Congressman Joe: People, we need cheap labor to support this economy!

Public: Thanks for your honesty Joe! But is this type of economy really a good idea?

Congressman Joe: maybe not. Lets reconsider

Crisis averted.

Joe said...

Wall Street==>Wall Alley==>Skid Row

It is game over.


Joe M.

Thai said...

Nice post Hell

And protect our borders from what???

Why do some people always feel the need to take this out on immigrants (e.g the other guy)?

Even if one concedes the validity of the anti-immigrants' most controversial claim, namely measurable differences in general intelligence amongst different ethnicities are real and strongly correlate with national wealth, still the very focus of the discussion goes WAY DOWN THE WRONG ROAD IMHO... and FYI I DO NOT concede the issue is nearly as 'rigid' as anti-immigrants often imply with their data, as Steven Pinker rightfully points out (start 1:32:13).

For the simple reality is that the aggregate behavior of people who consume far more resources than they contribute to 'the collective' are causing the ship to sink. And in total dollars, when one subtracts consumption from contribution and gets a net contribution number, far more money is consumed by certain native born white Americans than is the net contribution or consumption of ALL immigrants in the US combined. And to the extent Americans focus ANY of their attention on immigration as opposed to the simple notion of net contribution, they entirely miss the main issue (IMHO). Their whole argument seems a kind of bubble in its own right.

Valuable work is valuable work whoever does it. Consumption is consumption whoever consumes it.

It is what it is.

Long Island is not an immigrant haven of the kind most 'anti-immigrants' complain about (usually anti immigration is a code for "anti hispanic" anyway) but it is quite clear that New York, Long Island, Boston, West Los Angeles (NOT East Los Angeles), Philadelphia, Washington DC, Miami, etc... and certain other "uber" health care consuming region of this country (all rich and white) are sinking our collective ship as they suck monies from one part of the country-economy to their own for their own personal profit. And these areas are saddling the rest of us with the lions share of a $52 Trillion liability... It will take an awful lot of immigrants to consume $52 Trillion.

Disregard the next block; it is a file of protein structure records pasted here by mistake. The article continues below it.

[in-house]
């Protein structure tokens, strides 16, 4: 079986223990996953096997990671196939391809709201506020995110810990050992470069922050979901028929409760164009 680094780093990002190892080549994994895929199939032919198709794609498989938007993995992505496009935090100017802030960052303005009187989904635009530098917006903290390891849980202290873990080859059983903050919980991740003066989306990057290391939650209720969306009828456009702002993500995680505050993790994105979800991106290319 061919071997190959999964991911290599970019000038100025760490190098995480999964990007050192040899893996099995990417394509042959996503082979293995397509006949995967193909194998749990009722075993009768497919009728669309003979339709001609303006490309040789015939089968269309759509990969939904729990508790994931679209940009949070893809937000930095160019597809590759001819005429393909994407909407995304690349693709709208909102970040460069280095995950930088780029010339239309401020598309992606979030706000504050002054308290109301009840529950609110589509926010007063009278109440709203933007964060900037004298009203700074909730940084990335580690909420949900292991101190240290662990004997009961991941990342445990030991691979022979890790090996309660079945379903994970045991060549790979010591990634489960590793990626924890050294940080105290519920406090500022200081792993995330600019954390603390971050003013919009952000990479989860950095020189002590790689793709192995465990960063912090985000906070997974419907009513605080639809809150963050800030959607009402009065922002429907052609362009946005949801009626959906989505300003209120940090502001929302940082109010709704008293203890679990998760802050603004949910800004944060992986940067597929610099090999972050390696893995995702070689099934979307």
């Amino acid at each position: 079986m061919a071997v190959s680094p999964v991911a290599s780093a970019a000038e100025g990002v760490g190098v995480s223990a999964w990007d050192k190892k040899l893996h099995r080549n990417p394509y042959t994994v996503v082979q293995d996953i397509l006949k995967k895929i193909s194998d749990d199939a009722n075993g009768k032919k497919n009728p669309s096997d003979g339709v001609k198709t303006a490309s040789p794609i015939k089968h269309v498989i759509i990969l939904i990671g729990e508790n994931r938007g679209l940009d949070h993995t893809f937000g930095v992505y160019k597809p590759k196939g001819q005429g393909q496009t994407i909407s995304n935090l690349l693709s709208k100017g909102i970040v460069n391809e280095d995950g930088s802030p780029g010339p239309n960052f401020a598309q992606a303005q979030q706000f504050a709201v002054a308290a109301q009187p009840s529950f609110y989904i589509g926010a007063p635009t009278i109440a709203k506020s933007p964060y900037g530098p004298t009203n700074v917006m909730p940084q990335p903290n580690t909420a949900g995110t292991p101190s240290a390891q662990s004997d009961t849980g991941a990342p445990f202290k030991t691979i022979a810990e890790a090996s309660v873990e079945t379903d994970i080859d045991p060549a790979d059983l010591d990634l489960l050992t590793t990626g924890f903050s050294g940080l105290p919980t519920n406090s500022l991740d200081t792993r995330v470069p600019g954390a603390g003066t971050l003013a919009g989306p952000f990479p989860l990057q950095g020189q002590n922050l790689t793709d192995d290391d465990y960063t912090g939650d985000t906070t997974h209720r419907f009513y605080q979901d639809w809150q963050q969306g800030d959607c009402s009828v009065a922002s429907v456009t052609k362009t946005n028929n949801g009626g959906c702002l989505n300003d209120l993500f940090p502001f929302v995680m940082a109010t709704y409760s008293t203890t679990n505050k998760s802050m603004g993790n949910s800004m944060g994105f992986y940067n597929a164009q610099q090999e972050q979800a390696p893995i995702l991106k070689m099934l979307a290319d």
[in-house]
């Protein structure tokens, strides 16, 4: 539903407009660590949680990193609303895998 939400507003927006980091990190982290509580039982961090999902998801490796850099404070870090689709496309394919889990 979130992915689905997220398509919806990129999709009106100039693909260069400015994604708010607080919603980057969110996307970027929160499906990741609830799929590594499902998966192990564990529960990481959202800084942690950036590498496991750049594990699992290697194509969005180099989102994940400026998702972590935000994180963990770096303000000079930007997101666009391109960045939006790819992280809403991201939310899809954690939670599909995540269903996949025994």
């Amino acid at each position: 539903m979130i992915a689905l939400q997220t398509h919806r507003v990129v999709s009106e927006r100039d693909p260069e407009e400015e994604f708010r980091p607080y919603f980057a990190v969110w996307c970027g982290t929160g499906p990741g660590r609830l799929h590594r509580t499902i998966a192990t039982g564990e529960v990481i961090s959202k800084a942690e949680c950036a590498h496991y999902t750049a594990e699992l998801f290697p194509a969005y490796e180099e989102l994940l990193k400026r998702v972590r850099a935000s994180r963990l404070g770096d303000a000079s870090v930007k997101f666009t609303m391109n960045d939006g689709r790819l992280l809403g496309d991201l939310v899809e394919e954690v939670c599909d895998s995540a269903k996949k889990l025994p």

How did our culture ever get into such a cognitive-dissonance bubble?

Your numbers don't add up, call a spade a spade

Greenie said...

"Why do some people always feel the need to take this out on immigrants (e.g the other guy)?"

Because that is the only negative debate our media actively allows and sponsors.

If you still think most people in this country independently think and understand what is going on and whose pocket is filled by all these bailout money, I got a bridge to sell you :)

dink said...

"How did our culture ever get into such a cognitive-dissonance bubble?"

Psychological trauma via religion? How long can anyone discuss birth control or end-of-life care without someone bringing up the Bible?

They're throwing The Commons under the bus so they can get into heaven.

Anonymous said...

"Changing the majority's value system will take more than a few months."

Unless you're referring to their FICO score. This zeitgeist may be involuntary.

lineup32 said...

Credit creation via the shadow banking system has declined as residential real estate was the focus of consumer credit creation this decade and a current key driver of household net worth. Credit creation based on innovative financial engineering has died and with it at least on temp basis the froth of consumer consumption.

Anonymous said...

Years ago, the late actor John Houseman did a series of commercials for Smith Barney, that popularized the phrase "made money the old fashioned way, they earn it." Houseman's best performance however was parodying that same commercial on SNL. For the parody, the phrase was changed to "Smith Barney, they make money the old fashioned way -- they steal it!"

-Peruser

Edwardo said...

I thought they made money the old fashioned way by printing it. Or is that the soon to be only way?